# Understanding ohms (resistance) and how to tell a fuel float gauge to tell the OBD II that it's registering fuel or empty

I have a Polaris PRO-XP and I've mounted an 30 gallon fuel cell into it.

The ODB II on the machine is expecting between 450 ohms in the empty position, and 100 ohms in the full position.

The new fuel float I've got reads between 0.00 ohms in the empty position and 100 ohms in the full position.

I can't modify the fuel float, but I have access to the wires connecting the fuel float. What should I add to the connecting wires to give me the ohm readings between 450 and 100 on the new fuel float? See attached image for the current requirements.

• Did you read step 5? Is it possible the float is angled in the wrong direction inside the tank?
– Nedd
Apr 17, 2022 at 5:14
• @Nedd The new float is simply different and must be adapted. OP has measured the float's resistance range. Apr 17, 2022 at 6:01
• Bought the wrong one… Apr 17, 2022 at 6:07
• @Kuba - Just noting that according to the specifications the resistance reading should decrease as the fuel level rises. OP claims that the resistance reading is now increasing as the level rises. If the meter reading is correct then something seems reversed.
– Nedd
Apr 17, 2022 at 6:11
• Umm, this is really a simple problem: OP bought a fuel cell that has a 0-100 fuel sender. The computer in the quad needs a 450-100 fuel sender. OP has to figure out how to adapt the 0-100 ohm output to a 450-100 ohm range. And the solution isn't rocket science: Arduino Uno + an external switch will do it, as will a couple op-amps and comparators. The idea is to synthesize resistance by dividing conductance using a chopper. That way you can make a 100 ohm reference resistor "appear" as any higher value :) Apr 17, 2022 at 7:43

OK, your vehicle expects a 450-100 ohm float (empty-full), but your fuel cell has 0-100 ohm output (empty-full). You got the fuel cell already, gotta live with it. Gotcha.

For reference, Polaris PRO uses 12 V battery.

This will require an active circuit that measures the resistance on the float, maps it to the output resistance range, and then emulates this resistance.

There are many ways of doing it.

The control unit reading the float will maintain voltage on both of the float's terminals somewhere between 0 and 12 V, and our "resistor emulator" needs to accommodate that.

One approach would involve a chopper that "chops up" a 100 ohm resistor's conductance to emulate higher values.

The system diagram of such a circuit is as follows:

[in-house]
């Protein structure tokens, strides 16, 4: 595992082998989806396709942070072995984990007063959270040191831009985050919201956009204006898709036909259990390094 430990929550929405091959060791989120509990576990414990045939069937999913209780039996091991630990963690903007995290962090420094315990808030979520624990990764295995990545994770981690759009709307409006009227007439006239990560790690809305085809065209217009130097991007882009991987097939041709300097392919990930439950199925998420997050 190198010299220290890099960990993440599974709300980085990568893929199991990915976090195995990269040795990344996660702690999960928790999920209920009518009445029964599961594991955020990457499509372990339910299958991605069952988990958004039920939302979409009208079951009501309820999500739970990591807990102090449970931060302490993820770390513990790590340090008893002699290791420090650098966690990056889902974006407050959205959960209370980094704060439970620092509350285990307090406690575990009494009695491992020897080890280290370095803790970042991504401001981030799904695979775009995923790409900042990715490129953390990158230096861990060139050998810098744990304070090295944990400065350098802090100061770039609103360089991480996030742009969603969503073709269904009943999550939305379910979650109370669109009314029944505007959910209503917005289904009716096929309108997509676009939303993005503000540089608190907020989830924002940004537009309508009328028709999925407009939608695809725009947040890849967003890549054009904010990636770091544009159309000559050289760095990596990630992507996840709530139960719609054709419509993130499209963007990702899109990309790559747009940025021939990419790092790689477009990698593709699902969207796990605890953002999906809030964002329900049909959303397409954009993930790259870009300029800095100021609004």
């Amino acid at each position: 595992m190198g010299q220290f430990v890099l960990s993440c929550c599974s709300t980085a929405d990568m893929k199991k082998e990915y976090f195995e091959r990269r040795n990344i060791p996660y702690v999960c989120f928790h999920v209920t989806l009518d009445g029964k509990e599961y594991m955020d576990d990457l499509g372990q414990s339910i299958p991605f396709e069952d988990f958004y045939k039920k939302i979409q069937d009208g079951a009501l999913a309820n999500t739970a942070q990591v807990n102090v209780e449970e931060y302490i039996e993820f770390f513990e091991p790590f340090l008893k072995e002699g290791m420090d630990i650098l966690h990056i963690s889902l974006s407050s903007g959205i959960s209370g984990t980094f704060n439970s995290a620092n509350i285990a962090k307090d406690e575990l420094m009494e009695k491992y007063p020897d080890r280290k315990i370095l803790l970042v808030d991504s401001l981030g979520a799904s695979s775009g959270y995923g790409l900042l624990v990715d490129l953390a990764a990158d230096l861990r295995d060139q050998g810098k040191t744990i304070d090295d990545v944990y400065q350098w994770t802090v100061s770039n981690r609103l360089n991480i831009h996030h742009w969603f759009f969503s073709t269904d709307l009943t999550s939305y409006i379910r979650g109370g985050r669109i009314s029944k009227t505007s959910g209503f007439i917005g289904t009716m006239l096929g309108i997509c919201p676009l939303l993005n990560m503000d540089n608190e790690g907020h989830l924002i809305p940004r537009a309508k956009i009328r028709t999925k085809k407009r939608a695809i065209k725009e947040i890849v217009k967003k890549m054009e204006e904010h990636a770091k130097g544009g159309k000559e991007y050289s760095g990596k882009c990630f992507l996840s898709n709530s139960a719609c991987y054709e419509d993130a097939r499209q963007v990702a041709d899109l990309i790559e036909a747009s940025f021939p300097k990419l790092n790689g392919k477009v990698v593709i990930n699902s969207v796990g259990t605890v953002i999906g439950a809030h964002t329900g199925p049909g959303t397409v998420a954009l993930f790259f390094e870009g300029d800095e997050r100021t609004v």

The 0-to-100 ohm fuel sender is connected to an ohmmeter circuit, which converts the resistance to a voltage V1. This voltage is then mapped to a voltage V2, which corresponds to a PWM duty cycle needed to emulate the 450-to-100 sender. The PWM's output appears like a quick switch that turns on-and-off, with the on-to-off ratio such that it makes the 100 ohm resistor R2 appear to be anywhere between 100 and 450 ohm.

With PWM duty cycle at 100%, the resistor is continuously connected to mapped output and appears just like itself: a 100 ohm resistor. At duty cycle 50%, the resistor is unplugged half the time: it looks like it has half the conductance, or twice the resistance - it "becomes" a 200 ohm resistor. And so on. At 22.2% duty cycle, the resistor is unplugged enough that it has 2/9ths of the conductance, or 4.5x the resistance - it "becomes" a 450 ohm resistor.

So, the mapping we need is 0 ohm on the input (empty) to 22.2% duty cycle on the output (450 ohm - empty), and 100 ohm on the input (full) to 100% duty cycle on the output (100 ohm - full).

The chopper approach is cumbersome to execute with parts that can be modeled in CircuitLab, as my goal was for the circuit to be easy to simulate directly on EE stack exchange.

After trying it out and deciding it wasn't a good example, I've instead adopted a continuous-time approach that is much simpler. This is the answer that details that circuit.

The circuit as presented there is only a proof of concept, because automotive environment is generally harsh, so it'd need various additional components to stabilize the supply voltage, protect from overloads, etc.

• Interesting. Back in olden days, Vishay/Siliconix used to make JFETs for similar purposes. We called them VCR's. See AN105 and the VCR2N/4N/7N datasheet. I'm not sure what the OP's receiver circuit looks like, that measures the resistance. But it's late, tonight, and I'm foggy. Still, can't wait to see your design.
– jonk
Apr 17, 2022 at 8:25

The receiver expects a signal of opposite slope, 3.5:1 less current and with an offset.

This could be achieved with a low cost quad package of opamps (eg LM324) and a few resistors.

• From sender produce a varying voltage proportional to current (as current is proportional to resistance with fixed 12V drive. .

• Invert slope with a -1 gain amplifier.

• Add offset (resistor network mix with signal).

• Produce a current source that produces a current in the output that is 1/3.5 the of current in the input.

Several or maybe all these could be done with a single opamp but in an eg LM324 you have a quad package of opamps for about a dollar.

eg LM324 in stock Digikey \$0.48/1.
[Data sheet here

A sample design could be provided if of interest.
You'd expect that commercial products that do this would be available.